When I interviewed Clark that passage was the one that struck me most and the one that stood out in my mind. The analogy hadn’t occurred to me before. But it’s extremely apt. And the backroom politicking over Iraq is something I know a bit about.
Why it stuck in my mind was that it showed not only a deep grasp of foreign policy issues but an equally canny sense of the informal and extra-governmental ways policy gets hashed out in Washington. More than anything it signaled an understanding that what we’ve been seeing for the last two years is part of a much longer history stretching back into the late 1960s.
The point is that the CPD and PNAC advocacy were both cases in which outside pressure groups — groups of neoconservatives — basically B-teamed the given administration, getting around their flank by working congress and the media to force the administration’s hand or make certain policy options politically unviable.
With Iraq policy this involved getting the Clinton administration off its policy of “dual containment” and toward one which, on paper at least, embraced the principle of “regime change” as American policy. This in fact was what happened with the passage of the Iraq Liberation Act in late 1998. The embryonic PNAC and other prominent neoconservatives worked the press, lobbied in congress, coordinated with the INC, and the then-weapons inspectors to push for a harder line against Iraq. And in significant ways they succeeded.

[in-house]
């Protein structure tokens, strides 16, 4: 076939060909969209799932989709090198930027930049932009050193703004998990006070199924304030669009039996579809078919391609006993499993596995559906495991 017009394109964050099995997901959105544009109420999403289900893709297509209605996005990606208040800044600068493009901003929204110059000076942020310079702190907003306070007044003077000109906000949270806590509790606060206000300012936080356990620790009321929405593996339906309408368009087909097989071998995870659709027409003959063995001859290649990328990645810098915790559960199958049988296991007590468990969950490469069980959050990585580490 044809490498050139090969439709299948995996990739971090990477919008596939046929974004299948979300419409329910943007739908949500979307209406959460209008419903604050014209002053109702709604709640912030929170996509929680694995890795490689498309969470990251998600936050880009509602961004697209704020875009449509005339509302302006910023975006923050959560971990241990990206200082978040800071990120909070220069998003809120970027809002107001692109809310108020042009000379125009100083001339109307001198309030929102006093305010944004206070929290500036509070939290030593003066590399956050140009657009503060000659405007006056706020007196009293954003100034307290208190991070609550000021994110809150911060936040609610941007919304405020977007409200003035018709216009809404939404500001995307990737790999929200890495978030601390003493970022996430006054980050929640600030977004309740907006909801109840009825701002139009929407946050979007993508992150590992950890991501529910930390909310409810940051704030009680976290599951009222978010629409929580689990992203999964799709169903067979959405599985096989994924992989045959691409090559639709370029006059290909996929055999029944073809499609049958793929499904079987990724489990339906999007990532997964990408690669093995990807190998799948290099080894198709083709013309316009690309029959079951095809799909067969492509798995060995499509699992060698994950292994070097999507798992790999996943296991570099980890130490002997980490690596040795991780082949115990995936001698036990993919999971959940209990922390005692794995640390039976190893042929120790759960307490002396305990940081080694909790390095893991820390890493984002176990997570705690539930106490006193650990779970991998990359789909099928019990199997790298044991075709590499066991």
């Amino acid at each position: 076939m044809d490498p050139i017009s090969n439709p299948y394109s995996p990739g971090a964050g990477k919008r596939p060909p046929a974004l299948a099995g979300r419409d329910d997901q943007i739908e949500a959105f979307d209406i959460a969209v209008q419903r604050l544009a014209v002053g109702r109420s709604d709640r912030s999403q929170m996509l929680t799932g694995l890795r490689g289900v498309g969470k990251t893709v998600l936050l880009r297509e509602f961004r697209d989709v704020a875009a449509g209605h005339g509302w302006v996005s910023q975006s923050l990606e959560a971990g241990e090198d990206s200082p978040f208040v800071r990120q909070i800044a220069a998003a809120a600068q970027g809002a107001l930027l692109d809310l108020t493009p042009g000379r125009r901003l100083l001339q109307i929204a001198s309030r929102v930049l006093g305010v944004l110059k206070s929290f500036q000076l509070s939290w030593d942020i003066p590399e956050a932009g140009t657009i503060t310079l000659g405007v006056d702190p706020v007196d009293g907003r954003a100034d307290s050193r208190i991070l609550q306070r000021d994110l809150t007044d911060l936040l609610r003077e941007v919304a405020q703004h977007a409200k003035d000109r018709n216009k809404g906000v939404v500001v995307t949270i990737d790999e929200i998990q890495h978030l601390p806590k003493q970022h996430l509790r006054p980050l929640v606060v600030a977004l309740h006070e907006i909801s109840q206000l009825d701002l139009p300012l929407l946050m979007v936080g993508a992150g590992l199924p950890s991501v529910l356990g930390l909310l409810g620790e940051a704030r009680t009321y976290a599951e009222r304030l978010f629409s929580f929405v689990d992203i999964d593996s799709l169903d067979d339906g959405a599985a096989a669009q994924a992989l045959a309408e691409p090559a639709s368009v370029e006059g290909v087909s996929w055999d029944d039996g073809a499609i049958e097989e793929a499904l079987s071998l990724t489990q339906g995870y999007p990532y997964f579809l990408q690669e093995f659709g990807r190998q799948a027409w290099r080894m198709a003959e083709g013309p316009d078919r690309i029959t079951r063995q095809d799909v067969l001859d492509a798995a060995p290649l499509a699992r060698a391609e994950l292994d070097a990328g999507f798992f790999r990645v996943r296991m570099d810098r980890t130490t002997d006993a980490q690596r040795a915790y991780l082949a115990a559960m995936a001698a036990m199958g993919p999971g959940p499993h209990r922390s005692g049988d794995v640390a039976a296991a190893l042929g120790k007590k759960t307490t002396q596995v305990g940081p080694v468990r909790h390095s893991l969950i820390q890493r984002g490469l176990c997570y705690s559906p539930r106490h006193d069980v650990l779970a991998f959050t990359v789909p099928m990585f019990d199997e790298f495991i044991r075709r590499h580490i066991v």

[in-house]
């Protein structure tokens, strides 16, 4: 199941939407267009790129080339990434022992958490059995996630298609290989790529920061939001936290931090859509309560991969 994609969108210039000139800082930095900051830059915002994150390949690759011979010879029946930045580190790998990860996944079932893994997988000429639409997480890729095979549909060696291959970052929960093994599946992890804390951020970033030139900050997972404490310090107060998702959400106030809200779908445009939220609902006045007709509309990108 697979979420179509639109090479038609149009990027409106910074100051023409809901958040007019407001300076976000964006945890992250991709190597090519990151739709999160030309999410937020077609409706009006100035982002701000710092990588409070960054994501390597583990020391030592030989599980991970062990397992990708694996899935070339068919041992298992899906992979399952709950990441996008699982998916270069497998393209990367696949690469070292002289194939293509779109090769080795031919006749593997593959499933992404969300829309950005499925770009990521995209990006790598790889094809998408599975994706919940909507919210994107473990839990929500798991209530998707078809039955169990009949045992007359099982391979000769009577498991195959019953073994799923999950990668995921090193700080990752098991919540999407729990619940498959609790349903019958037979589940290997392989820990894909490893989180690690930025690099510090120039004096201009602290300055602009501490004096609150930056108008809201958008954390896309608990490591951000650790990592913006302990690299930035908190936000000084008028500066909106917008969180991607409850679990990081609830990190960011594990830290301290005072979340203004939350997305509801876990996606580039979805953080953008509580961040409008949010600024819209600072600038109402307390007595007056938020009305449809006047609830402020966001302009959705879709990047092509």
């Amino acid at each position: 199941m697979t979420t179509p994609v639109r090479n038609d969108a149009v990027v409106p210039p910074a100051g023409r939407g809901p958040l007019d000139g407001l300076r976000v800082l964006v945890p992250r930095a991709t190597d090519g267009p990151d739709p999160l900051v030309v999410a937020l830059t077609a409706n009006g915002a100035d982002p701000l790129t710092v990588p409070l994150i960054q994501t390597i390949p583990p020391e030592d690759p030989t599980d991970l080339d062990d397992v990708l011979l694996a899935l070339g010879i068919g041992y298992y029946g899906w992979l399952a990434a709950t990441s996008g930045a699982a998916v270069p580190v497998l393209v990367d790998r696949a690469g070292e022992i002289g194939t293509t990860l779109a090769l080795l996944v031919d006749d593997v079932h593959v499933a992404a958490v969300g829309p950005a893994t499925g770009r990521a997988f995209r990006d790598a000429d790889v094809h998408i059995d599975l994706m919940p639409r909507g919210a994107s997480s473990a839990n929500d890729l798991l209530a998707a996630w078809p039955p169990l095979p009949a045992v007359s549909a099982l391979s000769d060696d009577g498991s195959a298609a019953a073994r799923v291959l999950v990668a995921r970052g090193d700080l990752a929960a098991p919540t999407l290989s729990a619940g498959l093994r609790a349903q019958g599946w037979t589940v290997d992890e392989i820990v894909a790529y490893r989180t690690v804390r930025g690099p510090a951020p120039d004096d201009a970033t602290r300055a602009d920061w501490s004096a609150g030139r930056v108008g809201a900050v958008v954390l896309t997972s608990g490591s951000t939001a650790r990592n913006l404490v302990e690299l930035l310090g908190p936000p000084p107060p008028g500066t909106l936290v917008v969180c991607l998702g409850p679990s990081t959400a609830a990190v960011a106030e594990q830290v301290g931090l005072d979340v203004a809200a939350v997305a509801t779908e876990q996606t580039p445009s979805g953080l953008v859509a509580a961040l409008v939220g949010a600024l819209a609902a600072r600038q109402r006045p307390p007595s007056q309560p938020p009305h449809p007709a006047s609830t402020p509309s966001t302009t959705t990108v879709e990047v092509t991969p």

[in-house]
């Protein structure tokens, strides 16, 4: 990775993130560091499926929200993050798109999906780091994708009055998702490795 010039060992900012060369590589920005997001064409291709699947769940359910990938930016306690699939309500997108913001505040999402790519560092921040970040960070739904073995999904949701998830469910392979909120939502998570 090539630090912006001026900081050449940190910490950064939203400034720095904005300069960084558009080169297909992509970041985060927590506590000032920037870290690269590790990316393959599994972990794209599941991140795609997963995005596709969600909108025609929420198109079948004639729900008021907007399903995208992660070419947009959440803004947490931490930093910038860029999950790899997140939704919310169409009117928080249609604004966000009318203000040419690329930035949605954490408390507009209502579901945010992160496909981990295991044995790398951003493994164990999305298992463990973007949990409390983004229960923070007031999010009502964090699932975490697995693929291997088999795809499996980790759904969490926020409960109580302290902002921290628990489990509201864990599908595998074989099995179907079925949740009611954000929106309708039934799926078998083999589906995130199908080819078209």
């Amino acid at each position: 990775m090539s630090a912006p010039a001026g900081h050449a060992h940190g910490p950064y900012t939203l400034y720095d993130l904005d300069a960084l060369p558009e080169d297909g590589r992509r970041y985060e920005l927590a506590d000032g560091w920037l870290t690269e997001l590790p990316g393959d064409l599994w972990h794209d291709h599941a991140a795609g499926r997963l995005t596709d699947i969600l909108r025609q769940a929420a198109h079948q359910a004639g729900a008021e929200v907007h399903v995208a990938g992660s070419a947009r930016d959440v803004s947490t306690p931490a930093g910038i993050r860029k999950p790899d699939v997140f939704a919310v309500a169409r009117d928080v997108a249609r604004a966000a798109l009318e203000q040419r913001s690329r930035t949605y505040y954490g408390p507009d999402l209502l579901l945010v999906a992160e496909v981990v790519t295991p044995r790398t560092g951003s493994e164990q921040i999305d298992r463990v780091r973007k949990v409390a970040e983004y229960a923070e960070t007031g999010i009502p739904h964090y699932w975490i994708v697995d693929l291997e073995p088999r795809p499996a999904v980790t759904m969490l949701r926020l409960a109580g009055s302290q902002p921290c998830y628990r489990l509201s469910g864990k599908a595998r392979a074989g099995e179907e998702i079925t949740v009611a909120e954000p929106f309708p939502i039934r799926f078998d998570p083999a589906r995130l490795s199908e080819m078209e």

The details of all this are too complicated to go into at the moment. But Clark’s point isn’t “crackpot” or “bizarre.” He’s got it exactly right. The analogy to the late Carter administration is quite apt. And Kristol, Schhuenemann Stoll each know it. Indeed, they were each in their own way part of it.
There’s nothing untoward about this. This is what democracy’s about — organizing people, pressuring elected leaders, shaping opinion, and so forth.
But when you see these slashing words from the neocons against Clark, it’s not because he’s “confused” about anything. It’s because he’s got their number. And they know it.
Talking Points Memo October 2, 2003